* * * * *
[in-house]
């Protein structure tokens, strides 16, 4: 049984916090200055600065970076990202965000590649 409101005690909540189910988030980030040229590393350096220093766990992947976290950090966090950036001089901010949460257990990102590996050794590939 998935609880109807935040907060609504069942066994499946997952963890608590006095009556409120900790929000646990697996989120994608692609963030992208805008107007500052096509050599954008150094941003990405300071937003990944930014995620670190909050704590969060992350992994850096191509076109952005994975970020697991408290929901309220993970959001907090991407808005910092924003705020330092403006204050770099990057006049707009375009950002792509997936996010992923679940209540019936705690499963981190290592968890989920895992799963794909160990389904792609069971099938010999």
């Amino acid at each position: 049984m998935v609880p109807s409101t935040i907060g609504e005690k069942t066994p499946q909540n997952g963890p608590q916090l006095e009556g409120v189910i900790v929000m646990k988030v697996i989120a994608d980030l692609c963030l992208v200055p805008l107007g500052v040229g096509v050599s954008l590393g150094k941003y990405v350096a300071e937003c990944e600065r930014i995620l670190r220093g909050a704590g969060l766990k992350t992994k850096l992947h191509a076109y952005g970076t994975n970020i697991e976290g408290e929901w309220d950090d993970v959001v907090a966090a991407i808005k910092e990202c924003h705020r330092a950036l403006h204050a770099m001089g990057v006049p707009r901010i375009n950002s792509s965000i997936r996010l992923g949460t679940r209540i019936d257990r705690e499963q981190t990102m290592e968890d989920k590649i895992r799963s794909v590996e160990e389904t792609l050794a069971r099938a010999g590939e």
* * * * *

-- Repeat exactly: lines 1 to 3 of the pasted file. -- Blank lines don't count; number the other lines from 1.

[in-house]
């Protein structure tokens, strides 16, 4: 049984916090200055600065970076990202965000590649 409101005690909540189910988030980030040229590393350096220093766990992947976290950090966090950036001089901010949460257990990102590996050794590939 998935609880109807935040907060609504069942066994499946997952963890608590006095009556409120900790929000646990697996989120994608692609963030992208805008107007500052096509050599954008150094941003990405300071937003990944930014995620670190909050704590969060992350992994850096191509076109952005994975970020697991408290929901309220993970959001907090991407808005910092924003705020330092403006204050770099990057006049707009375009950002792509997936996010992923679940209540019936705690499963981190290592968890989920895992799963794909160990389904792609069971099938010999």
């Amino acid at each position: 049984m998935v609880p109807s409101t935040i907060g609504e005690k069942t066994p499946q909540n997952g963890p608590q916090l006095e009556g409120v189910i900790v929000m646990k988030v697996i989120a994608d980030l692609c963030l992208v200055p805008l107007g500052v040229g096509v050599s954008l590393g150094k941003y990405v350096a300071e937003c990944e600065r930014i995620l670190r220093g909050a704590g969060l766990k992350t992994k850096l992947h191509a076109y952005g970076t994975n970020i697991e976290g408290e929901w309220d950090d993970v959001v907090a966090a991407i808005k910092e990202c924003h705020r330092a950036l403006h204050a770099m001089g990057v006049p707009r901010i375009n950002s792509s965000i997936r996010l992923g949460t679940r209540i019936d257990r705690e499963q981190t990102m290592e968890d989920k590649i895992r799963s794909v590996e160990e389904t792609l050794a069971r099938a010999g590939e």